Another one of my favorite fermented foods is sauerkraut. Pungent, salty and “pickley” It’s the perfect accompaniment to grilled sausage or roasted meat, it adds a nice bite to salads and is even good heaped on a plate and topped with a couple of poached eggs for breakfast.
The process that turns cabbage into kraut is the same as the process that turns milk into yogurt. Lactobacilli bacteria which are naturally present on the cabbage leaves, ferment the sugars in the cabbage into tangy enzyme rich kraut which is wonderful for your digestion and gut health.
In days before refrigeration, fermentation was one of the primary means of food preservation. Our ancestors rarely had to think about their digestion. They weren’t popping tums after every meal and they didn’t have the array of diet related issues that we have today. They simply ate fermented and pickled vegetables, cured or smoked meats, and fresh foods daily and thrived. While I wouldn’t want to go back to living without refrigeration, fermenting foods at home has become a conscious way to connect with a cultural tradition and create balance in world where it is all too easy to eat mindlessly.
I hope you have as much fun playing with this as I do.
Very clean glass or ceramic jar or fermenting crock
very clean weighting stone, or plate, or the bottom of a cabbage
2 heads of cabbage
high quality (unbleached and non-iodized) salt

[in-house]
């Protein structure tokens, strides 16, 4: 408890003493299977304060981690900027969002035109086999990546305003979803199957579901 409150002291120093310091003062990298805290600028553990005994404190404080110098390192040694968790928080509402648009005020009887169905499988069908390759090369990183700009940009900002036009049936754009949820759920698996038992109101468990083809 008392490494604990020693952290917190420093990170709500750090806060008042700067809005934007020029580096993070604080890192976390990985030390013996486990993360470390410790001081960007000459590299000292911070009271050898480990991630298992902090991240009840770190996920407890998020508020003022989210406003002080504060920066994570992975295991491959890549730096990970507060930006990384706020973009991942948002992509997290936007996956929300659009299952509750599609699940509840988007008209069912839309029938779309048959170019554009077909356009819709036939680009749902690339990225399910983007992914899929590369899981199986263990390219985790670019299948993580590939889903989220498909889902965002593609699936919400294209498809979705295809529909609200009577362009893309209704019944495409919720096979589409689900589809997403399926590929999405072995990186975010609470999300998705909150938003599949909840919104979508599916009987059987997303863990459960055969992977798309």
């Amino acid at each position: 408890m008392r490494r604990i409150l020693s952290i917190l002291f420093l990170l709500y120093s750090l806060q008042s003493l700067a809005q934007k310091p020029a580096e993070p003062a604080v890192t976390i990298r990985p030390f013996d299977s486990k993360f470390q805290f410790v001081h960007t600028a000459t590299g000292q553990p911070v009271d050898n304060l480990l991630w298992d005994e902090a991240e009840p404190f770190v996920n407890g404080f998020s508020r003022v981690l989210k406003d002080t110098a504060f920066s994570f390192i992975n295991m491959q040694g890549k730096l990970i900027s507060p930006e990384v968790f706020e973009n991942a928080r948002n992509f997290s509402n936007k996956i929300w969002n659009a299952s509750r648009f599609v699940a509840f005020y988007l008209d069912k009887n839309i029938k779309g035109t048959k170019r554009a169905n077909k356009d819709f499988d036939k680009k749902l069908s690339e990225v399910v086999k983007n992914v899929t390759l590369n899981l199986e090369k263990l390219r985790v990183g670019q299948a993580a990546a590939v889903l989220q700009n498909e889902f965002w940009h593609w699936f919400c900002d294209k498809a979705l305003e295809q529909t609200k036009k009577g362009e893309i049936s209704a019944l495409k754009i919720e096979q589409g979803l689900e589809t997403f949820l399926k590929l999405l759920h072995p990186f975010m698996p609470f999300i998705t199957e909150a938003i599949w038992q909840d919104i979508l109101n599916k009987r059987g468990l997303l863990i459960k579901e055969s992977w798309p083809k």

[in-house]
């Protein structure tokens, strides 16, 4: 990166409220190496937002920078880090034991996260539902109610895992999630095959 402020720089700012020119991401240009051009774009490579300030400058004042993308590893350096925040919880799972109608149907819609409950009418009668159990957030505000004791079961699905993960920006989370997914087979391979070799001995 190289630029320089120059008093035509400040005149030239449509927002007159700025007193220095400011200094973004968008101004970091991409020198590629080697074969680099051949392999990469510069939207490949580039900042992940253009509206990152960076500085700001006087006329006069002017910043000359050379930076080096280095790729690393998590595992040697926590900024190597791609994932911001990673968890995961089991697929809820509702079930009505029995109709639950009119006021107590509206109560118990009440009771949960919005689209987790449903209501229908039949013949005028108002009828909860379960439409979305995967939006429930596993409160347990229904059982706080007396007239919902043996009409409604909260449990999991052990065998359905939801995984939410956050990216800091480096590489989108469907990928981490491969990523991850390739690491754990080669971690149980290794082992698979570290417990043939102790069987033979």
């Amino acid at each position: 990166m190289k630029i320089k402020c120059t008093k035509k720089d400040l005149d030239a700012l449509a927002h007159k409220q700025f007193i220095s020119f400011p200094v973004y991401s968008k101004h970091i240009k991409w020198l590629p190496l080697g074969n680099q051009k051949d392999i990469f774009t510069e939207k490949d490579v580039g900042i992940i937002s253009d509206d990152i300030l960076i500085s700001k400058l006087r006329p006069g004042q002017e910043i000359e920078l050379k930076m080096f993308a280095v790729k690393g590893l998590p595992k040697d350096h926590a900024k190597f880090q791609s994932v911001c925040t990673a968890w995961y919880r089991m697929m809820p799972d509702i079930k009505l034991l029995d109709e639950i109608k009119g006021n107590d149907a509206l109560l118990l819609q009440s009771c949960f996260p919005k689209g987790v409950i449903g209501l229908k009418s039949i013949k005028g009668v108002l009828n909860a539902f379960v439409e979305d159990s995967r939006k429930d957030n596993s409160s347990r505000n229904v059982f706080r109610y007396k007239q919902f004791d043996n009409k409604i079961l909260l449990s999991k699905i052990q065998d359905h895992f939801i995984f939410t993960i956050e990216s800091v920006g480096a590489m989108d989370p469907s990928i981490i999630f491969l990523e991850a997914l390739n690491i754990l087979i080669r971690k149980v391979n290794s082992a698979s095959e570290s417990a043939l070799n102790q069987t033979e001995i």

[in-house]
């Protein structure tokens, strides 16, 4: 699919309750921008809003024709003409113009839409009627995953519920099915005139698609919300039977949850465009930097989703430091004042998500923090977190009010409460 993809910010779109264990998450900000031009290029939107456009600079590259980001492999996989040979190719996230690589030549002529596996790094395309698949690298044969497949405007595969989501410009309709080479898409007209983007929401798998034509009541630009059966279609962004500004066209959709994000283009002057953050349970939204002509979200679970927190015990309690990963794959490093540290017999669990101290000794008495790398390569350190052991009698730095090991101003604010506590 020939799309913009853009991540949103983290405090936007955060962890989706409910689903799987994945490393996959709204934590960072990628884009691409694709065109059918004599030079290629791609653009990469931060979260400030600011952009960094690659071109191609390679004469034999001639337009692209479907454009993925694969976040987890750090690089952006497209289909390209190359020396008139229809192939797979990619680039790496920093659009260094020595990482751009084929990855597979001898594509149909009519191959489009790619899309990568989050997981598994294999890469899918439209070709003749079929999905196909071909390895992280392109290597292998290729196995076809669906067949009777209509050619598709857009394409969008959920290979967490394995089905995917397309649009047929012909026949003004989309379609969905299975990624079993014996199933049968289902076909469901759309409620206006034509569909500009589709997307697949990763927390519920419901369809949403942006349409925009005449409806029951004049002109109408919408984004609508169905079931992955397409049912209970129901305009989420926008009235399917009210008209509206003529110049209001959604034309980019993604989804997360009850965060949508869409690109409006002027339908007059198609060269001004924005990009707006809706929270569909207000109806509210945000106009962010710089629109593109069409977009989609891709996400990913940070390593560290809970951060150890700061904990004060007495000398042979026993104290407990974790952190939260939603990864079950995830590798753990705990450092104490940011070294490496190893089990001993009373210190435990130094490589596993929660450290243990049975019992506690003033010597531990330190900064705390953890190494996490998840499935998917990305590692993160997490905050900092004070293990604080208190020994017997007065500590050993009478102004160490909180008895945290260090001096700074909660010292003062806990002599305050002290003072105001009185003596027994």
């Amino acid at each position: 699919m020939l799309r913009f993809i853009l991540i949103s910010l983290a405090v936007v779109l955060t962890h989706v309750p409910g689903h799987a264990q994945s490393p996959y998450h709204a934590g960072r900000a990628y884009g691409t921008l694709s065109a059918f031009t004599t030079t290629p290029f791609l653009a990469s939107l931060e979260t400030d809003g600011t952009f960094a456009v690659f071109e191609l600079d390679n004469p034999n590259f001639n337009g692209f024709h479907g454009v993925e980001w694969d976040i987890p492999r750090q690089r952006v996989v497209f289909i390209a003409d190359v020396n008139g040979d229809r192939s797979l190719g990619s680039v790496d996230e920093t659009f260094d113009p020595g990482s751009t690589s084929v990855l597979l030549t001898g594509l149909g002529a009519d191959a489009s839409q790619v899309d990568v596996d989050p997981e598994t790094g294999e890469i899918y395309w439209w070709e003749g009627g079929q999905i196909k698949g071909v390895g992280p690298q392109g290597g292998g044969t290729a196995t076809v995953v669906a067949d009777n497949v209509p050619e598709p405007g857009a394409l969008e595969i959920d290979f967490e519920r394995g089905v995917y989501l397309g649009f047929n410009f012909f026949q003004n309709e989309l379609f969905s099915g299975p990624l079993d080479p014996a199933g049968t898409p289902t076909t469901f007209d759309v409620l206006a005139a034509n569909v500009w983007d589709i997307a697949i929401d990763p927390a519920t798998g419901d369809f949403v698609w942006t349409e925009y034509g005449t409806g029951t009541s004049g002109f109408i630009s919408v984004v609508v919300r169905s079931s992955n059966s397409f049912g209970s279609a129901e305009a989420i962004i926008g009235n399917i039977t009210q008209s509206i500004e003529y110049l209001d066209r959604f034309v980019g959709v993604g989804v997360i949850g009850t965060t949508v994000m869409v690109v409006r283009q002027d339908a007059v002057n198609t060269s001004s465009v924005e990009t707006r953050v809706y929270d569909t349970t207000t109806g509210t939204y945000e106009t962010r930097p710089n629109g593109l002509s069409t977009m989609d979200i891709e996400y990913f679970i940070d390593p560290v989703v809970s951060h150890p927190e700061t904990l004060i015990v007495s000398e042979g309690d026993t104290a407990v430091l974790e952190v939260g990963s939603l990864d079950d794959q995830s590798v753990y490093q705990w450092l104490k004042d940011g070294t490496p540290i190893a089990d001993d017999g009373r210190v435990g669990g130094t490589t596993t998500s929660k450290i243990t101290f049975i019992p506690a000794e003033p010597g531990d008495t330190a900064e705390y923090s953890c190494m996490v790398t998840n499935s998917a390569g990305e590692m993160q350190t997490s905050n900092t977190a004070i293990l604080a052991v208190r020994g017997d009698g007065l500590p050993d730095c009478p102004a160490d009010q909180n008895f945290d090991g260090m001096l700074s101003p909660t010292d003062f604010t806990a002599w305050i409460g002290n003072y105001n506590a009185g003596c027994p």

juice from previously fermented vegetables (optional)
- Start by removing the outer leaves of your cabbage but don’t wash it. Your starter culture is alive on the leaves and we want to keep it there
- Shred the cabbage either with a mandolin slicer or a sharp knife making long thin strips
- Put shredded cabbage into your fermenting vessel and add about a tablespoon of salt per 2 lbs of cabbage
- If your vessel is more tall than wide like a mason jar, alternate a layer of cabbage with a sprinkle of salt until all the salt and cabbage have been mixed up
- massage and squeeze the cabbage and salt with your clean hands if you’re using a wide enough crock. Otherwise find a blunt object like the handle of a wooden spoon or a meat tenderizer and pound straight down on the cabbage. The goal here is to break down the structure and to release water.
- As the cabbage releases more and more water try to see if you can get the liquid level to rise above the cabbage or smash the cabbage compact enough so that it is completely submerged in the liquid. If you cant seem to generate enough liquid to do this you can pour some filtered water in at this point or the juice from previously fermented vegetables if you’re using it. The benefit of the juice over water is that it adds an extra boost of the needed bacteria and they can begin breaking down the sugars immediately.
- Once submerged, weight it down with your stone, your plate or wedge the cut off stem end of a whole cabbage in there to keep the cabbage below the liquid line
- Set cabbage in an undisturbed location and let it ferment for about 3 -6 weeks or until it tastes good.
You can leave it on the counter and scoop it straight out of the crock but it will continue to ferment. If you want to stop it from getting anymore sour you can store it in the refrigerator.